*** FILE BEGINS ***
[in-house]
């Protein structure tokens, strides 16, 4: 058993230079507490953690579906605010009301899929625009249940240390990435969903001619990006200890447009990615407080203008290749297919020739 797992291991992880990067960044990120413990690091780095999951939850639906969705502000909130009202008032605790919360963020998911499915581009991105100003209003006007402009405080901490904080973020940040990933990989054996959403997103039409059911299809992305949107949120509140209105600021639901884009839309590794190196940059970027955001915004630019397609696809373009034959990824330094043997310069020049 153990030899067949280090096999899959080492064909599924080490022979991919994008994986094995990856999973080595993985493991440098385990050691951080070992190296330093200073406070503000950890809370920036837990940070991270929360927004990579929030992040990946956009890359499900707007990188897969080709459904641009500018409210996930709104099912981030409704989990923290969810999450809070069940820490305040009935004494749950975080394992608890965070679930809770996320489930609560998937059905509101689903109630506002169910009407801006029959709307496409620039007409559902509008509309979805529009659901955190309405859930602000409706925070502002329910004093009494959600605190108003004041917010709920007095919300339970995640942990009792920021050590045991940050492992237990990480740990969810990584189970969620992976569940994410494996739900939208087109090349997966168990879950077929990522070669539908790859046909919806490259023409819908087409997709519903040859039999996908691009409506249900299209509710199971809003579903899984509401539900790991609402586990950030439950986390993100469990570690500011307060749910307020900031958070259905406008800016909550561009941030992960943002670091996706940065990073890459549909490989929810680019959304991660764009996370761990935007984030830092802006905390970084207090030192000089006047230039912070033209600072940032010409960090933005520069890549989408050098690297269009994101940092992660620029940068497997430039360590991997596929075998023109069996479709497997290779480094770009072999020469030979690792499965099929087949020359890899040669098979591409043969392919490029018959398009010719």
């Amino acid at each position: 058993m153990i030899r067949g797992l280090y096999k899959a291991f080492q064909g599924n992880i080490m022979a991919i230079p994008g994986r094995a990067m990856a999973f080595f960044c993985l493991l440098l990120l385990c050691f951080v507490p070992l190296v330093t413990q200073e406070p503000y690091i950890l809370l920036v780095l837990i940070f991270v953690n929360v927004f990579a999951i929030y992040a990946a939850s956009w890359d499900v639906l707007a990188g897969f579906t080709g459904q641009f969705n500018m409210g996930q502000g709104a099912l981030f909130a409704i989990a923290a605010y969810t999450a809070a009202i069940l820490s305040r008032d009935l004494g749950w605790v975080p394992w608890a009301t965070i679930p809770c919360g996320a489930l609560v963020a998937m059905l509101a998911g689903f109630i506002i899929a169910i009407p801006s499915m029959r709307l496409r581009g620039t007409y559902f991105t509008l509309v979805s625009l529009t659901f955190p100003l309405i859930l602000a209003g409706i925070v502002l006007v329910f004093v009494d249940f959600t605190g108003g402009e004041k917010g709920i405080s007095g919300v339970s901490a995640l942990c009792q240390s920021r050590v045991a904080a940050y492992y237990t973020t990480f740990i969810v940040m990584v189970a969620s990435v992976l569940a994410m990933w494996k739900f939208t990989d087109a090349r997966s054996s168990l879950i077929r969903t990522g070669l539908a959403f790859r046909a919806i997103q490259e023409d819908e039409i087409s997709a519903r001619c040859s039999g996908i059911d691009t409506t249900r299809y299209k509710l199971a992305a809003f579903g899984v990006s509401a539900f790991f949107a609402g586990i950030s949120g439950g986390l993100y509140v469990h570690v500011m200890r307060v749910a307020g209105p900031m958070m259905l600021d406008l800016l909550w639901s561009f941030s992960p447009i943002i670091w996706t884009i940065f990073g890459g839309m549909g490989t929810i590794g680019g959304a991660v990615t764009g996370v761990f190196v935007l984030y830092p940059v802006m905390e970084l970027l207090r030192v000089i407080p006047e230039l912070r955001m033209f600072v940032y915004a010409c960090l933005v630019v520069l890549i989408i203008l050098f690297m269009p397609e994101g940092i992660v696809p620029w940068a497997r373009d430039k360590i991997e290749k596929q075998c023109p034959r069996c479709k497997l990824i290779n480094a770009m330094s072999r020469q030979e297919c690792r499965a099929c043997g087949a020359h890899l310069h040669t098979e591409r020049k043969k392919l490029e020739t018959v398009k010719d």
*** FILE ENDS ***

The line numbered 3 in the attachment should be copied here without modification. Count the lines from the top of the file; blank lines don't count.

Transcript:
């Amino acid at each position: 058993m153990i030899r067949g797992l280090y096999k899959a291991f080492q064909g599924n992880i080490m022979a991919i230079p994008g994986r094995a990067m990856a999973f080595f960044c993985l493991l440098l990120l385990c050691f951080v507490p070992l190296v330093t413990q200073e406070p503000y690091i950890l809370l920036v780095l837990i940070f991270v953690n929360v927004f990579a999951i929030y992040a990946a939850s956009w890359d499900v639906l707007a990188g897969f579906t080709g459904q641009f969705n500018m409210g996930q502000g709104a099912l981030f909130a409704i989990a923290a605010y969810t999450a809070a009202i069940l820490s305040r008032d009935l004494g749950w605790v975080p394992w608890a009301t965070i679930p809770c919360g996320a489930l609560v963020a998937m059905l509101a998911g689903f109630i506002i899929a169910i009407p801006s499915m029959r709307l496409r581009g620039t007409y559902f991105t509008l509309v979805s625009l529009t659901f955190p100003l309405i859930l602000a209003g409706i925070v502002l006007v329910f004093v009494d249940f959600t605190g108003g402009e004041k917010g709920i405080s007095g919300v339970s901490a995640l942990c009792q240390s920021r050590v045991a904080a940050y492992y237990t973020t990480f740990i969810v940040m990584v189970a969620s990435v992976l569940a994410m990933w494996k739900f939208t990989d087109a090349r997966s054996s168990l879950i077929r969903t990522g070669l539908a959403f790859r046909a919806i997103q490259e023409d819908e039409i087409s997709a519903r001619c040859s039999g996908i059911d691009t409506t249900r299809y299209k509710l199971a992305a809003f579903g899984v990006s509401a539900f790991f949107a609402g586990i950030s949120g439950g986390l993100y509140v469990h570690v500011m200890r307060v749910a307020g209105p900031m958070m259905l600021d406008l800016l909550w639901s561009f941030s992960p447009i943002i670091w996706t884009i940065f990073g890459g839309m549909g490989t929810i590794g680019g959304a991660v990615t764009g996370v761990f190196v935007l984030y830092p940059v802006m905390e970084l970027l207090r030192v000089i407080p006047e230039l912070r955001m033209f600072v940032y915004a010409c960090l933005v630019v520069l890549i989408i203008l050098f690297m269009p397609e994101g940092i992660v696809p620029w940068a497997r373009d430039k360590i991997e290749k596929q075998c023109p034959r069996c479709k497997l990824i290779n480094a770009m330094s072999r020469q030979e297919c690792r499965a099929c043997g087949a020359h890899l310069h040669t098979e591409r020049k043969k392919l490029e020739t018959v398009k010719d």